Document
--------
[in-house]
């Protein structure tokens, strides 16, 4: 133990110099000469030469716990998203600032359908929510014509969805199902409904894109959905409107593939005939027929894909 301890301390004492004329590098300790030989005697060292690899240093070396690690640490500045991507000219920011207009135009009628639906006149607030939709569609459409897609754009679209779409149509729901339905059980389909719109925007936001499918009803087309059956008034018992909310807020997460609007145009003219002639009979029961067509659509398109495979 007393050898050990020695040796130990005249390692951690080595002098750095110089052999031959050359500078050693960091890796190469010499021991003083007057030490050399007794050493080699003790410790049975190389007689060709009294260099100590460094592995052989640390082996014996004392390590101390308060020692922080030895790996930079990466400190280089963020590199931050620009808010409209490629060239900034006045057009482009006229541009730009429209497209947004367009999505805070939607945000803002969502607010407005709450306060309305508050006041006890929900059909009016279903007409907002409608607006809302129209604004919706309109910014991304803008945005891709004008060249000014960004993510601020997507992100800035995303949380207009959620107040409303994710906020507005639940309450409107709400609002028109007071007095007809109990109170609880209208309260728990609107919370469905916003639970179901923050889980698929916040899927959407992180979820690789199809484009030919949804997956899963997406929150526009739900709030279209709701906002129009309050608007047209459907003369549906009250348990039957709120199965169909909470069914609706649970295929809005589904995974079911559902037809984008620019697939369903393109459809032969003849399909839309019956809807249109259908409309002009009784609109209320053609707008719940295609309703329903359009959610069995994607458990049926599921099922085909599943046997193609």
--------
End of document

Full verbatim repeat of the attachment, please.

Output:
[in-house]
């Protein structure tokens, strides 16, 4: 133990110099000469030469716990998203600032359908929510014509969805199902409904894109959905409107593939005939027929894909 301890301390004492004329590098300790030989005697060292690899240093070396690690640490500045991507000219920011207009135009009628639906006149607030939709569609459409897609754009679209779409149509729901339905059980389909719109925007936001499918009803087309059956008034018992909310807020997460609007145009003219002639009979029961067509659509398109495979 007393050898050990020695040796130990005249390692951690080595002098750095110089052999031959050359500078050693960091890796190469010499021991003083007057030490050399007794050493080699003790410790049975190389007689060709009294260099100590460094592995052989640390082996014996004392390590101390308060020692922080030895790996930079990466400190280089963020590199931050620009808010409209490629060239900034006045057009482009006229541009730009429209497209947004367009999505805070939607945000803002969502607010407005709450306060309305508050006041006890929900059909009016279903007409907002409608607006809302129209604004919706309109910014991304803008945005891709004008060249000014960004993510601020997507992100800035995303949380207009959620107040409303994710906020507005639940309450409107709400609002028109007071007095007809109990109170609880209208309260728990609107919370469905916003639970179901923050889980698929916040899927959407992180979820690789199809484009030919949804997956899963997406929150526009739900709030279209709701906002129009309050608007047209459907003369549906009250348990039957709120199965169909909470069914609706649970295929809005589904995974079911559902037809984008620019697939369903393109459809032969003849399909839309019956809807249109259908409309002009009784609109209320053609707008719940295609309703329903359009959610069995994607458990049926599921099922085909599943046997193609």